Category Archives: Events

Calligrams and WordCamp

I learned a new word last week: calligram.

A calligram is a poem, phrase, or word in which the typeface, calligraphy or handwriting is arranged in a way that creates a visual image.

I learned this word from the design-lead for this year’s WordCamp Birmingham Josh Gilmer when he was explaining this year’s  event shirt.

WordCamp Shirt

Isn’t that cool? If you’re from Birmingham, AL you’ll get the reference to Vulcan, if not, you can still appreciate the wordy design aspect of the shirt. The shirt is one of the perks you get from attending this year’s WordCamp Birmingham on October 29th.

This site, Headsubhead.com, runs on WordPress and it’s great. WordCamp this year is only $20 and includes access to all of the WordPress-centered sessions, meals, snacks, after party drink tickets, t-shirt, etc. and it’s always a lot of fun. So many cool helpful people there willing to help you and/or learn from you.

So if you’re in driving distance of Birmingham and want to know more about WordPress, you should check it out. It’s only $20 and only one day. And it’s always worth it.

If you’re not near Birmingham, AL, you should check the official WordCamp site for events near you. Even the local meet-ups can be fun and informative. I have attended many WordCamps around the Southeast and have yet to regret it.

WordCamp Attending

 

Birmingham Book Events: February 28, 2016 – March 6, 2016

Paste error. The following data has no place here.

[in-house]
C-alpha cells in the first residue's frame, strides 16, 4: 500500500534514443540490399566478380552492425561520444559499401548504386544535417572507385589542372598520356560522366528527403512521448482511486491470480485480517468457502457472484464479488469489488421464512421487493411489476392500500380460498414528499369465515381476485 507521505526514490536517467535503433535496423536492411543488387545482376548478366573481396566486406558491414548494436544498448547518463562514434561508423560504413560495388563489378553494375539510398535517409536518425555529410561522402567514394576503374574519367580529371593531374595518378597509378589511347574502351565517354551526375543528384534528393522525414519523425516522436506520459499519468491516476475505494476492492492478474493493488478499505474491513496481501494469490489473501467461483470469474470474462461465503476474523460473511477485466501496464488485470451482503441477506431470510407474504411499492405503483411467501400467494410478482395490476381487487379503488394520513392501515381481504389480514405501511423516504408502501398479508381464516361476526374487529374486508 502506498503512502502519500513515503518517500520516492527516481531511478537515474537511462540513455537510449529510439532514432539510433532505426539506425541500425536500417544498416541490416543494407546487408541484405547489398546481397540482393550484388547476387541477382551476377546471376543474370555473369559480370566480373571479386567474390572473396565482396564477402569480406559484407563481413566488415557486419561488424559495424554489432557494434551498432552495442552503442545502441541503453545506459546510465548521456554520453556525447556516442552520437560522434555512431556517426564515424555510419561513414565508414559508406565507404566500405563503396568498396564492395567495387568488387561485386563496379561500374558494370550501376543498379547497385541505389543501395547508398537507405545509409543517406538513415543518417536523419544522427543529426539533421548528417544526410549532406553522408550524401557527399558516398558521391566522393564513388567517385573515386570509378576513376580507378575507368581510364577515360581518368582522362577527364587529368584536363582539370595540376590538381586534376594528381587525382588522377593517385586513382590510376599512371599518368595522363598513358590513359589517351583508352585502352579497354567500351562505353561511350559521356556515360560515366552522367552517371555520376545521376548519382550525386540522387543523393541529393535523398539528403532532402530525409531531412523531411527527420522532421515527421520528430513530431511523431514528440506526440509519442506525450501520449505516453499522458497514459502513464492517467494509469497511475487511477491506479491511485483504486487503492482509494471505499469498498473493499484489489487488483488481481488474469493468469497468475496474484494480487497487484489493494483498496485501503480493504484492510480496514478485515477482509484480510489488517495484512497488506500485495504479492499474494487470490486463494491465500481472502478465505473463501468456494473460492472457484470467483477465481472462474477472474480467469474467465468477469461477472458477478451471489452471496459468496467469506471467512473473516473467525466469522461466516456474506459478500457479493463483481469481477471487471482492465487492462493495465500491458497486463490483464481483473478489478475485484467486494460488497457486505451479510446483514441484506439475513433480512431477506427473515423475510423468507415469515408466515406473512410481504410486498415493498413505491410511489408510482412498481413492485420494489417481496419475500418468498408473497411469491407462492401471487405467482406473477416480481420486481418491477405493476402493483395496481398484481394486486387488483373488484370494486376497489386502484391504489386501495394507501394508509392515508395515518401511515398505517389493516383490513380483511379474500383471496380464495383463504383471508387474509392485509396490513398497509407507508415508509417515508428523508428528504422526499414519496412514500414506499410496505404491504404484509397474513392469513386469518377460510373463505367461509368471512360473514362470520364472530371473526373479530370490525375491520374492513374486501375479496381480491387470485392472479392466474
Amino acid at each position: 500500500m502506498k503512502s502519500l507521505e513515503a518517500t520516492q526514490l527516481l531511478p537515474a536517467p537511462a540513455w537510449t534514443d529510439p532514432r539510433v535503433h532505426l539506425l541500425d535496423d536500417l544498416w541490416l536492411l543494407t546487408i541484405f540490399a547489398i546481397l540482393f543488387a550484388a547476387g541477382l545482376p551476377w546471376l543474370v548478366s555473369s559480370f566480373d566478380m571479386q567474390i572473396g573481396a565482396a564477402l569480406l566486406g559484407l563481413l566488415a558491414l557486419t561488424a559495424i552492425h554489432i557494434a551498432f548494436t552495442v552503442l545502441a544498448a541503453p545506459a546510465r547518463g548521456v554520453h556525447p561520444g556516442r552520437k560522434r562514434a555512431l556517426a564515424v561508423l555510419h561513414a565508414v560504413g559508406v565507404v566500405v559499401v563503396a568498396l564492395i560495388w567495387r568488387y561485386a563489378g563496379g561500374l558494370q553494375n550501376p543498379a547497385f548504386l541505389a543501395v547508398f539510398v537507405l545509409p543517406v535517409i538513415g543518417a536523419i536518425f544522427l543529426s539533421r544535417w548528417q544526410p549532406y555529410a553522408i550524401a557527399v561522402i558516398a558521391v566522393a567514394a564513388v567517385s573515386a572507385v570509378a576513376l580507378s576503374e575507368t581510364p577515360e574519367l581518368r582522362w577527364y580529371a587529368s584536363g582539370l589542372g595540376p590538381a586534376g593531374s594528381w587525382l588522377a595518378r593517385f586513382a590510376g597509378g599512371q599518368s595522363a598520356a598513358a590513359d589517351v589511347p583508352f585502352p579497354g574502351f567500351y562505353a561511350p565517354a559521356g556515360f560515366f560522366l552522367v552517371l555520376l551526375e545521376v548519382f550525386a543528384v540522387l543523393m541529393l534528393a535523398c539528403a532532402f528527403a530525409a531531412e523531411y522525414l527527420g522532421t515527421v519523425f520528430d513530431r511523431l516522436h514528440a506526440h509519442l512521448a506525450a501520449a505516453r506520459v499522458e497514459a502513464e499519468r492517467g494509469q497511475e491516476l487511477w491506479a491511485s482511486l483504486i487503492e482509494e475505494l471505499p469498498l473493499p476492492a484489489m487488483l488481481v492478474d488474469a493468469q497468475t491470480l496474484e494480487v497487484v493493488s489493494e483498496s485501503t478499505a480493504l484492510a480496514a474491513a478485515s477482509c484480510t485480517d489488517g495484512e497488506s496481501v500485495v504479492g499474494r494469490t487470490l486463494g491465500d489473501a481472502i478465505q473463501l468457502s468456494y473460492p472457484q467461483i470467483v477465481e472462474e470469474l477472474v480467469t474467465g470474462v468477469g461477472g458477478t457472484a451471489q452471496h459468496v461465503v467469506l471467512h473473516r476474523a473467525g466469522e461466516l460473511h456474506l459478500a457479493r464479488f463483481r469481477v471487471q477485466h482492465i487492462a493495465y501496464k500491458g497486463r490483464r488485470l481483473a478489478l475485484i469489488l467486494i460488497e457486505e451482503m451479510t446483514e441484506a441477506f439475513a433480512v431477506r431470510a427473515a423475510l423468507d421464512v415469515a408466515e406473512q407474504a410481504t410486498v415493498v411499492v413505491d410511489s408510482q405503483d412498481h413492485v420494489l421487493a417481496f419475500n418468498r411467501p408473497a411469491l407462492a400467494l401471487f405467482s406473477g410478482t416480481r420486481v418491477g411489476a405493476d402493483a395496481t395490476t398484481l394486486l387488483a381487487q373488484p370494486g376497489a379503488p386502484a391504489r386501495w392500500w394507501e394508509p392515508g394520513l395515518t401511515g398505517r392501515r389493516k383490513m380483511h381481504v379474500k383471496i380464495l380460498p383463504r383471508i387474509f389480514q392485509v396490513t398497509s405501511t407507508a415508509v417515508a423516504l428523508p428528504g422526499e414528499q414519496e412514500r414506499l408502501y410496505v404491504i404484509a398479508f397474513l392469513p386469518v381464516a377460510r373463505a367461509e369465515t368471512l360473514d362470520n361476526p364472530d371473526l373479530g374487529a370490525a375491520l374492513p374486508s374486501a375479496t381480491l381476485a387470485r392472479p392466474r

The sun is trying to come out and keep things warm. No complaints this weekend – unless you were one of the ones trying to find parking at the Hoover Library yesterday. WOW! Southern Voices 2016 was packed. So many people around the library this weekend. It’s a lot of fun. Here are three other events happening around Birmingham that might interest bookish folks:

Thursday, March 3rd at 6:30p – 7:30p – authors Martha Wurtele and Jake Collins will be in the auditorium speaking and signing copies of their book Homewood. It’s a book in the popular Images of America local history series.

Thursday, March 3rd at 5p – 9p – now that the weather is calming down a bit, it may be time to get out for a Birmingham Art Crawl. The chance of stumbling upon print artists, paper artists and book arts folks make it a fun event.

Friday, March 4th at 6:30p – 8:30p – the Birmingham Library is hosting its popular Bards & Brews event this week. It kicks off with music and then the mic is handed over to spoken word artists and local authors.

Southern Voices 2016

Tickets for Southern Voices 2016 go on sale Friday, January 8th. The line-up for the February 26-27, 2016 conference looks solid and will be held at the Hoover Library again this year,

SouthernVoices_LarsonThe big draw this year is Erik Larson who has written seven books and is best known for Devil in the White City, In the Garden of Beasts and the amazing best-selling book Dead Wake: The Last Crossing of the Lusitania. Dead Wake topped many bookstores’ “Best Books” lists. For $35, you can join Larson and others for a reception on Friday, February 26th.

The Authors Conference kicks off the next day on Saturday, February 27th and will cost you $40 to get in the door for the day. The Saturday Authors Conference runs from 9a.m.-5p.m. During the day you’ll get to hear writing advice and stories from such notable authors as Natalie Baszile, Beth Ann Fennelly and Tom Franklin. Plus, Craig Johnson, Jamie Mason, Laura Lane McNeal and Mark Pryor. It’s a great mix of serious, fun and thriller books.